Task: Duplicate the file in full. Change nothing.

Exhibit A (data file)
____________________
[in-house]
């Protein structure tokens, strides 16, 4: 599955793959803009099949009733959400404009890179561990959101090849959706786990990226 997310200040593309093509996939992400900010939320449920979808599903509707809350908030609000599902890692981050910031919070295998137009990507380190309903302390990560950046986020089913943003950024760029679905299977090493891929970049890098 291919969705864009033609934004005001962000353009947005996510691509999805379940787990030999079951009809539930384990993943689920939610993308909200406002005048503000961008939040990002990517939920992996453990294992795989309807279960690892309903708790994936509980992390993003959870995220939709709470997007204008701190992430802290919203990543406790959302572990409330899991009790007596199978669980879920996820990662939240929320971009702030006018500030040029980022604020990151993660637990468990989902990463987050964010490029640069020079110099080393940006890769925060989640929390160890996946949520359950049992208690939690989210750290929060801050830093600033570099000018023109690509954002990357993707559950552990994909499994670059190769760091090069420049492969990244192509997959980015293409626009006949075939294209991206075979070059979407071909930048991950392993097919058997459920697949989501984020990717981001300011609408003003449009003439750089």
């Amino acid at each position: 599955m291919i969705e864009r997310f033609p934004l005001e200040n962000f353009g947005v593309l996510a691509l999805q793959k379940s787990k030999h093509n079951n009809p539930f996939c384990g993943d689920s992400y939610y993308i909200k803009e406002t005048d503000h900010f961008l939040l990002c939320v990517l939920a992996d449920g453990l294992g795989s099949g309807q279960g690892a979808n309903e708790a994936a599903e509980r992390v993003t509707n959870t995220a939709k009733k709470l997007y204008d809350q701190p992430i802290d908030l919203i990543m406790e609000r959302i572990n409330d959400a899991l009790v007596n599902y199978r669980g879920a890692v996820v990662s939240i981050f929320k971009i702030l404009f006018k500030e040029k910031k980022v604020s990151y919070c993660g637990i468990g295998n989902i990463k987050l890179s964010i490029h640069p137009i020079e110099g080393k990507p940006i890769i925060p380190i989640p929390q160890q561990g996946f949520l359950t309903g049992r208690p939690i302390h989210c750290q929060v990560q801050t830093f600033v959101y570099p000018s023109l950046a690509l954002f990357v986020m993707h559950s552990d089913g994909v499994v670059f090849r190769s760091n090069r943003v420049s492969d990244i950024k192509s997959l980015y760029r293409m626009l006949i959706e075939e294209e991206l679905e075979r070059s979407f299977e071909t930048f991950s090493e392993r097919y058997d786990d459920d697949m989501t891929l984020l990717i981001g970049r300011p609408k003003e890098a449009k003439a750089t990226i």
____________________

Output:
[in-house]
């Protein structure tokens, strides 16, 4: 599955793959803009099949009733959400404009890179561990959101090849959706786990990226 997310200040593309093509996939992400900010939320449920979808599903509707809350908030609000599902890692981050910031919070295998137009990507380190309903302390990560950046986020089913943003950024760029679905299977090493891929970049890098 291919969705864009033609934004005001962000353009947005996510691509999805379940787990030999079951009809539930384990993943689920939610993308909200406002005048503000961008939040990002990517939920992996453990294992795989309807279960690892309903708790994936509980992390993003959870995220939709709470997007204008701190992430802290919203990543406790959302572990409330899991009790007596199978669980879920996820990662939240929320971009702030006018500030040029980022604020990151993660637990468990989902990463987050964010490029640069020079110099080393940006890769925060989640929390160890996946949520359950049992208690939690989210750290929060801050830093600033570099000018023109690509954002990357993707559950552990994909499994670059190769760091090069420049492969990244192509997959980015293409626009006949075939294209991206075979070059979407071909930048991950392993097919058997459920697949989501984020990717981001300011609408003003449009003439750089």
């Amino acid at each position: 599955m291919i969705e864009r997310f033609p934004l005001e200040n962000f353009g947005v593309l996510a691509l999805q793959k379940s787990k030999h093509n079951n009809p539930f996939c384990g993943d689920s992400y939610y993308i909200k803009e406002t005048d503000h900010f961008l939040l990002c939320v990517l939920a992996d449920g453990l294992g795989s099949g309807q279960g690892a979808n309903e708790a994936a599903e509980r992390v993003t509707n959870t995220a939709k009733k709470l997007y204008d809350q701190p992430i802290d908030l919203i990543m406790e609000r959302i572990n409330d959400a899991l009790v007596n599902y199978r669980g879920a890692v996820v990662s939240i981050f929320k971009i702030l404009f006018k500030e040029k910031k980022v604020s990151y919070c993660g637990i468990g295998n989902i990463k987050l890179s964010i490029h640069p137009i020079e110099g080393k990507p940006i890769i925060p380190i989640p929390q160890q561990g996946f949520l359950t309903g049992r208690p939690i302390h989210c750290q929060v990560q801050t830093f600033v959101y570099p000018s023109l950046a690509l954002f990357v986020m993707h559950s552990d089913g994909v499994v670059f090849r190769s760091n090069r943003v420049s492969d990244i950024k192509s997959l980015y760029r293409m626009l006949i959706e075939e294209e991206l679905e075979r070059s979407f299977e071909t930048f991950s090493e392993r097919y058997d786990d459920d697949m989501t891929l984020l990717i981001g970049r300011p609408k003003e890098a449009k003439a750089t990226i």